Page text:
Saturday, August 11, 2012

About that clean energy revolution

Michael Grunwald, a senior national correspondent for Time magazine, has a new piece in which he attempts to carry water for the Obama administration's program of clean energy subsidies. Unfortunately, he engages to a lot of nonsense and even lies by omission, which is pretty much par for the course when making economically indefensible arguments. Early on he discusses tax credits used to support wind energy:
Romney would say the tax-credit issue goes to Obama’s penchant for supporting goodies for specific industries, which isn’t really fair, since as Obama often says but reporters rarely repeat, Romney and his party support outrageous subsidies and tax breaks for the spectacularly wealthy oil industry.
Well, it might be hypocritical, but it's not unfair if it's true. As for those "outrageous" subsidies and tax breaks for oil companies (and, for the record, all subsidies and special tax breaks should be abolished), let's recall that ExxonMobil has paid over $1 trillion in taxes from 1999-2011 and $3 in taxes for every $1 dollar in profit it has earned. Highway robbery of the government treasury this is not. Indeed, for perspective note that the amount of subsidies given out by the federal government to oil and gas companies according to President Obama is $4 billion -- roughly what ExxonMobil alone pays in taxes every 2.5 weeks. 

Grunwald continues:
But it’s true that Obama has tried to support clean energy in general, and the results have been remarkable. For example, the generation of renewable electricity has doubled on Obama’s watch. The stimulus has financed the world’s largest wind farm, a half-dozen of the world’s largest solar farms, the nation’s first refineries for advanced biofuels, a new battery industry for electric vehicles, unprecedented investments in cleaner coal and a smarter electric grid and over 15,000 additional clean-energy projects. 
Fair enough, but why is any of this remarkable? Billions of dollars have been spent on clean energy, and more of it has resulted. What else would one expect to occur? Given sufficient expenditures, we could probably power thousands of homes with energy generated from hamster wheels, but that doesn't mean it makes sense.

Next up comes the really dishonest, ridiculous part:
Last year, the U.S. was the least dependent on foreign oil it’s been since 1995, and our greenhouse-gas emissions are dropping even though the economy is growing.
Note that Grunwald mentions this in the same paragraph highlighting the expansion of clean energy under Obama, in a seeming deliberate attempt to conflate the two and imply causal effect. Left unmentioned, however, is that one main reason for the drop in oil imports is a big increase in domestic production, while the chief driver behind the drop in greenhouse gas emissions is not a boom in clean energy, but rather natural gas:
Why are US carbon emissions plummeting back to 1990 levels?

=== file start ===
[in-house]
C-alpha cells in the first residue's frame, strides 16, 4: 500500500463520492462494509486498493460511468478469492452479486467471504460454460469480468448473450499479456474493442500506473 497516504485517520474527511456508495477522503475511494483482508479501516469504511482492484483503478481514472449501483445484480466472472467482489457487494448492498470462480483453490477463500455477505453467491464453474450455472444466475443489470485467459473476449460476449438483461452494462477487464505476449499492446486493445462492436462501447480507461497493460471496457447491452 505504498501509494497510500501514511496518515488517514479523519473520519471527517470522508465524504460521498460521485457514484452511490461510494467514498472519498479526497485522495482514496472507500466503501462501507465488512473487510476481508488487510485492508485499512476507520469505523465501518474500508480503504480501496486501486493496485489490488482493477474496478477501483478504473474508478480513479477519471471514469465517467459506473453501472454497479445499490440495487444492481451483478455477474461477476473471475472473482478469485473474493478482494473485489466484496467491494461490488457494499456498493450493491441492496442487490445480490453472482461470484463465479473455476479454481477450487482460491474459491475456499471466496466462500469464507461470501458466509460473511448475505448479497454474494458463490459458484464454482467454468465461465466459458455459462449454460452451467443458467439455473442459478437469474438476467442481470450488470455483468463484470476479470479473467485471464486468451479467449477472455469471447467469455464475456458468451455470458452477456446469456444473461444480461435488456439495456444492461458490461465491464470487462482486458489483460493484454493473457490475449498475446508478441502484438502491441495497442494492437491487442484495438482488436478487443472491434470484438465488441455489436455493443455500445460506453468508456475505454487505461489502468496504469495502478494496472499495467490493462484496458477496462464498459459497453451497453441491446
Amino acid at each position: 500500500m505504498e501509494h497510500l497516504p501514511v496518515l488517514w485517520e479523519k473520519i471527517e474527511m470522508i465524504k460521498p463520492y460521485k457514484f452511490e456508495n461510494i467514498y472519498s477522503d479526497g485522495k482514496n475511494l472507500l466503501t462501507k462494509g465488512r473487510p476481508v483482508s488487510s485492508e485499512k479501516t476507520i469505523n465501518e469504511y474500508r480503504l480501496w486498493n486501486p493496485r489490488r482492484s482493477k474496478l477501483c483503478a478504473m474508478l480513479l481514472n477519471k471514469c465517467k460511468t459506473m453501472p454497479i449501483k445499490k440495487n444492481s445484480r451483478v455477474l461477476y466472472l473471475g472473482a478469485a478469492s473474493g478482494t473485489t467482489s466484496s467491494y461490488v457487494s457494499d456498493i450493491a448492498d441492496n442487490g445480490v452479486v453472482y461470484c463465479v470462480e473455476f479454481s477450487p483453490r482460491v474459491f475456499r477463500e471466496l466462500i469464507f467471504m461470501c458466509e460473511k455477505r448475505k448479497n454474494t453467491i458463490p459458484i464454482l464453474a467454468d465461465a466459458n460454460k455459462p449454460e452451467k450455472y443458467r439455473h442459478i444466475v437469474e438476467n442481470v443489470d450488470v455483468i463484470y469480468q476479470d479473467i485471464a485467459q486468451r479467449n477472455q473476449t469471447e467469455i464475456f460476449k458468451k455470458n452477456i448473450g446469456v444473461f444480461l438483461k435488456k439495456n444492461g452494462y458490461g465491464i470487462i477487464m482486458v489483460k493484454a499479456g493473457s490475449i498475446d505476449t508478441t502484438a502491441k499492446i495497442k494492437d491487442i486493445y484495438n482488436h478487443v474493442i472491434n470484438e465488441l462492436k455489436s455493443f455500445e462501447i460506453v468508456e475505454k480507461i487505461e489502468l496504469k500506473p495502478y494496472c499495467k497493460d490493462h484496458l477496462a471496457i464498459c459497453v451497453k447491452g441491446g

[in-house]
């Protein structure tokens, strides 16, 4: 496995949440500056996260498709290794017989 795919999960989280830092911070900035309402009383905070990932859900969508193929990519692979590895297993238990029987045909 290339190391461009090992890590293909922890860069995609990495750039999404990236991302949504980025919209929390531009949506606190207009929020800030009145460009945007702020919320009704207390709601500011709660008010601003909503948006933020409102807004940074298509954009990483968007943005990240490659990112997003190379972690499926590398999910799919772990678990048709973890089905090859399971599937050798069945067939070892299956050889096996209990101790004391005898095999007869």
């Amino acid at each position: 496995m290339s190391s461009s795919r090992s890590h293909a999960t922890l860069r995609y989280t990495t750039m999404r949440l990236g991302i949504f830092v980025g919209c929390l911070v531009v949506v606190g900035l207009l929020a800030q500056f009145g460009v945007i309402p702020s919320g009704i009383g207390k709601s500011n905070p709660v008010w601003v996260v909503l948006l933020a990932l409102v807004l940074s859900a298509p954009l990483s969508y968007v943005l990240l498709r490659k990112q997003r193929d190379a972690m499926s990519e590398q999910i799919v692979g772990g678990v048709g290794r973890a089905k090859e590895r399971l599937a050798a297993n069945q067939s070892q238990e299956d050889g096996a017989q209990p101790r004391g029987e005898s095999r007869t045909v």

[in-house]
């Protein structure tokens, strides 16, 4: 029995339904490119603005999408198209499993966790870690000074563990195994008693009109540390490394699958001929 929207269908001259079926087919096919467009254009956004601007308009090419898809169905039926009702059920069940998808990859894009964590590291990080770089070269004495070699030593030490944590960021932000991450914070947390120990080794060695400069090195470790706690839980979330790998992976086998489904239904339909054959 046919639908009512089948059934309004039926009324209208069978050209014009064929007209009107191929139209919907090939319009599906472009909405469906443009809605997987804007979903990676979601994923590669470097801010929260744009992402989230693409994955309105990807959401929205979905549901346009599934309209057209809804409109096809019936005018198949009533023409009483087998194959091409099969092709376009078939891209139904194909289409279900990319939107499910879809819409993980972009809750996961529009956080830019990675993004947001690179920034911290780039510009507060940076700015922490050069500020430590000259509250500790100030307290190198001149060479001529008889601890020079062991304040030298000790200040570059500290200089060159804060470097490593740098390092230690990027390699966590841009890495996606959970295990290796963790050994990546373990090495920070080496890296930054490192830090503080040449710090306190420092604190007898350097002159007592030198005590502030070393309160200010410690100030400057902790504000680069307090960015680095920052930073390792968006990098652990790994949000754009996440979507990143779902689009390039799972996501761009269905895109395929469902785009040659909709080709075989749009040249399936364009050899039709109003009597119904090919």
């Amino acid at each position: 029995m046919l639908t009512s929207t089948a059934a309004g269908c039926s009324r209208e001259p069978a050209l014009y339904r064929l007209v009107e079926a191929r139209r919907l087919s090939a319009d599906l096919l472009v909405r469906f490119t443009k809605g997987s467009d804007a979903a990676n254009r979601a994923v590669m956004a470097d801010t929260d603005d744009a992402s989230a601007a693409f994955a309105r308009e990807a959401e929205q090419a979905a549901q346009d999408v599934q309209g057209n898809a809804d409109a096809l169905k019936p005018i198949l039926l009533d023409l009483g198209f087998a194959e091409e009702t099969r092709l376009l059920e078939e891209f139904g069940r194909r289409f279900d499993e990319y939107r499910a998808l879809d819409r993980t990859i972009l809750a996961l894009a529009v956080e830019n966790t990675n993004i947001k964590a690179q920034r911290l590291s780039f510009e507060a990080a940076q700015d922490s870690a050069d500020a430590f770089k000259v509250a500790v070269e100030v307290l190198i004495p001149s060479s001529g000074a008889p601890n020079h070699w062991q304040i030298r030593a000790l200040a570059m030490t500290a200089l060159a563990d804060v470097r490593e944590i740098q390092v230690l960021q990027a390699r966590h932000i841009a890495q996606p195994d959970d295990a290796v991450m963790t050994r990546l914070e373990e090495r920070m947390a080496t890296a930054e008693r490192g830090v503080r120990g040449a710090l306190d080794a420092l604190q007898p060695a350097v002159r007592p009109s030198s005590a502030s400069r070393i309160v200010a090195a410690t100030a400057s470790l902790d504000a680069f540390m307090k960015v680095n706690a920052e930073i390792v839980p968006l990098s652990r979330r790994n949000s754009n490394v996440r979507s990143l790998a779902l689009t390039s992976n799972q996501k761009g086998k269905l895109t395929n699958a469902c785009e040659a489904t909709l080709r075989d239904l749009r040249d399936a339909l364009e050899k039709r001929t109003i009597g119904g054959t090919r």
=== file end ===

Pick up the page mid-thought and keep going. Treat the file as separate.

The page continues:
First and foremost are sharp reductions from electric power production, as a result of fuel switching from coal to gas, rising renewable energy production, and increasing efficiency. Yet, the shale gas revolution, and the low-priced gas that it has made a reality, is the key driver of falling carbon emissions, especially in the last 12 months. 
As of April, gas tied coal at 32% of the electric power generation market, nearly ending coal's 100 year reign on top of electricity markets. Let's remember the speed and extent of gas's rise and coal's drop: coal had 52% of the market in 2000 and 48% in 2008.
But that doesn't really fit the narrative, does it?

Moving along:
Wind and solar essentially were imaginary before Obama took office, but now they’re a real threat to the fossil-fuel status quo.
Laughable. Let's look at the numbers (click charts to enlarge):




As can be seen, in 2009 when President Obama took office, fossil fuels accounted for 83 percent of energy use. As of March 2012 it was at 81 percent. In other words, even with all the subsidies and other forms of government assistance, fossil fuel use has dropped a mere 2 percentage points while renewable energy has only increased by 1 percentage point. A revolution this is not.

Further note that even within the renewable energy sector that wind and solar combined only accounted for 10 percent of that entire category as of 2009 -- a figure that is unlikely to have dramatically shifted in the interim (even a tripling of wind and solar would only leave it at accounting for one-third of an energy category that provides less than 10 percent of US energy needs).

This is the big threat? This is what is supposed to keep oil and gas executives up at night? Absurd.

Grunwald continues:
That’s why their tax credits, which used to be renewed routinely with overwhelming bipartisan support, have become so controversial and why Romney would risk alienating voters in windy swing states to oppose it.
That's one possibility. Another is that Americans are waking up to the fact that it makes absolutely no sense to ladle subsidies upon an uncompetitive form of energy and the special interest groups that push for them, particularly at a time when the country is dealing with massive budget deficits. 

He concludes:
Ultimately, the argument over wind and other clean energy, like so many arguments in this campaign, is an argument about change.
It's not about change, it's about government's role in the economy and the advisability of charging it with picking winners and losers. Hopefully the American people will embrace change and put an end to this nonsense. 

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